Although the San Francisco Board of Supervisor’s controversial movement to force pants-less residents to cover up their naughty bits in public settings (save for permitted festivals and parades, of course), a ban on long-tolerated public nudity isn’t the only hot-button issue that’s been approved by city lawmakers in recent days.

Last Tuesday, City Supervisors voted 6-5 to tweak building code and allow for the development of shoebox-sized micro apartments ringing in at 220 square-feet. The legislation, which will permit for no more than 375 micro apartments in total to be built — the Planning Department will assess the impact that micro apartments are having on the housing market once 325 of them are up and running — will need to be approved by Mayor Edwin Lee next month before officially becoming law.

Proclaims District 8 rep/tiny apartment proselytizer Scott Wiener, who, coincidentally was the very same supervisor to sponsor legislation that would ban public nudity throughout the city. Hey, I guess Wiener likes his apartments small and his (out-in-public) genitals put away.

To confront San Francisco's rising housing affordability crisis, we must be creative and flexible. Allowing the construction of these units is one tool to alleviate the pressure that is making vacancies scarce and driving rental prices out of the reach of many who wish to live here. Family-sized housing is important and its development should be encouraged. But many — including seniors, students and transition age youth — do not need as much space or cannot afford it. These units will be a viable alternative for those who don't want to live with roommates.

San Francisco’s new wave of super-petite apartments are required to have a minimum of 150 square feet of living space not including the kitchen, closets, and bathroom although the former can be incorporated into the living space. When considering the overall minimum size — 200 square feet — of these new units, keep in mind that they’ll be about 55 square feet smaller than the units being developed for Michael Bloomberg’s attention-grabbing micro apartment pilot program in New York City that requires that the pint-sized urban domiciles be no tinier than 275 square feet. Two-hundred-twenty square feet is also a smidge smaller than the smallest units in Vancouver’s micro-loft conversion project (at 226 square feet, they're the smallest self-contained rental units in all of Canada). And as for Chicago’s recent foray into micro apartment building, those units seem positively palatial — they’re 350-square-feet — compared to what’s being proposed in San Francisco.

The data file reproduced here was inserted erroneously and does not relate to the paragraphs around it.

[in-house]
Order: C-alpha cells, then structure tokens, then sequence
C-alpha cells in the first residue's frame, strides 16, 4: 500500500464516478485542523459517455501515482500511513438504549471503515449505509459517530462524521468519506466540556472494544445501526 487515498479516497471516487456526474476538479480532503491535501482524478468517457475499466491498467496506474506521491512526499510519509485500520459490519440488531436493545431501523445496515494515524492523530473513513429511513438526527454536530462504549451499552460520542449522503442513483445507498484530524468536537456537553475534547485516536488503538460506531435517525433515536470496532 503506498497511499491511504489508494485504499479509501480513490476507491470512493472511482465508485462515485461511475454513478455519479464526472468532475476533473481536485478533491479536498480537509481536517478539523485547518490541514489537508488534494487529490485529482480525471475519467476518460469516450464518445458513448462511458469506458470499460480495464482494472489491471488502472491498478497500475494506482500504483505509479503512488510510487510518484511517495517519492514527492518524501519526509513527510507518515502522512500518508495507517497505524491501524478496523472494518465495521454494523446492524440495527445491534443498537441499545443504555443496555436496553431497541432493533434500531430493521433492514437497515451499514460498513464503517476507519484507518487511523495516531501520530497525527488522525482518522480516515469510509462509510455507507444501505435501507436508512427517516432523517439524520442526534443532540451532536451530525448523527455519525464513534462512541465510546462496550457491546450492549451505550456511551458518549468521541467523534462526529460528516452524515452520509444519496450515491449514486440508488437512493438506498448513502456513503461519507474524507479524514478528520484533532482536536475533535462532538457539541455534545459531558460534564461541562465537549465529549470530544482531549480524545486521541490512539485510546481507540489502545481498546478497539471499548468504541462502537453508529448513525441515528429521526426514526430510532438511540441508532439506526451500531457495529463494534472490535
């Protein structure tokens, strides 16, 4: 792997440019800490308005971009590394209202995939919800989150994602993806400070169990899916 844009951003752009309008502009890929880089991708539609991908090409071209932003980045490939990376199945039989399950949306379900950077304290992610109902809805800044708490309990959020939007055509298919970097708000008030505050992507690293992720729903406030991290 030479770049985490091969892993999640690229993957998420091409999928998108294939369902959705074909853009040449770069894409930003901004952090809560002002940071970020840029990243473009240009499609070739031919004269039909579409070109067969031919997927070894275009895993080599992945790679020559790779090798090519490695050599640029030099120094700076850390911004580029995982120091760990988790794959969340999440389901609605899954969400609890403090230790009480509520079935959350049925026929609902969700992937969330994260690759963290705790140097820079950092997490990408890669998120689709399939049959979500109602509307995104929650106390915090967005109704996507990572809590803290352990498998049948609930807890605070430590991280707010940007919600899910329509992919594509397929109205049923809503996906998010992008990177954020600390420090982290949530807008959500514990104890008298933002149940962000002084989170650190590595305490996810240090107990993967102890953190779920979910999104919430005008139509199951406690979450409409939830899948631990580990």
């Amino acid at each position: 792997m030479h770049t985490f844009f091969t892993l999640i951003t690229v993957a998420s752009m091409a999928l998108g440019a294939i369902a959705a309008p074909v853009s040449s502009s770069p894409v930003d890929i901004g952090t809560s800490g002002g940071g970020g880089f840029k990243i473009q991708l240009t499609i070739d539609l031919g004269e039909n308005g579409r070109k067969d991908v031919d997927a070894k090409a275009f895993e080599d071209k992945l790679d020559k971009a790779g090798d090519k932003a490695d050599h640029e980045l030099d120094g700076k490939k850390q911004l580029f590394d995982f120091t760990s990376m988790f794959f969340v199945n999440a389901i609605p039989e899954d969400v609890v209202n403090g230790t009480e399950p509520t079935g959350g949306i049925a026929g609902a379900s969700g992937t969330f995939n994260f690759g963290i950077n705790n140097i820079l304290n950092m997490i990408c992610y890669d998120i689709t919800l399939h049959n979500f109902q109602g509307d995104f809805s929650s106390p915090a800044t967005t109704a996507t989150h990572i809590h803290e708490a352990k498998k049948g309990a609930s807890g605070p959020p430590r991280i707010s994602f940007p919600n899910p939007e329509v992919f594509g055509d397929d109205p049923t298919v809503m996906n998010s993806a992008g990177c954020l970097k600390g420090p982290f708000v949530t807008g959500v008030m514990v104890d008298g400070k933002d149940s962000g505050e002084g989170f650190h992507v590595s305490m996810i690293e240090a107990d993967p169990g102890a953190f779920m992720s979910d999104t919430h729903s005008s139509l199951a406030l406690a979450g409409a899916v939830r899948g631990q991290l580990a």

In San Francisco, Patrick Kennedy of "innovative infill development" company Panoramic Interests has been at the center of the hubbub around the micro apartment legislation. Although the prefabricated units in his much-buzzed-about SMARTSPACE SoMa development are around 300 square feet, he tells the Atlantic Cities that he hopes to go smaller with future projects now that legislation — mayoral approval pending — legally permits it (and judging from this video that I published back in February, he’s certainly capable of it).

San Francisco’s new wave of micro apartments are expected to rent for between $1,300 and $1,500 per month and be built in densely populated neighborhoods like SoMa (the average rent for a studio apartment in the astronomically priced city hovers above $2,000/month). Concerned that they'll drive up monthly rates across the city and drive out non-singles looking for affordable housing within city limits, the proposed rents for the apartments have been a point of contention for some including legislation-supporting Supervisor David Campos. “It's not a lot of space for $1,500. If 220 square feet is going to rent for $1,500, what does that do for the rest of the places in San Francisco?” says Campos.

Any San Francisco residents have any thoughts on the new tiny apartment trial run?

Via [San Francisco Chronicle], [The Atlantic Cities]

The opinions expressed by MNN Bloggers and those providing comments are theirs alone, and do not reflect the opinions of While we have reviewed their content to make sure it complies with our Terms and Conditions, MNN is not responsible for the accuracy of any of their information.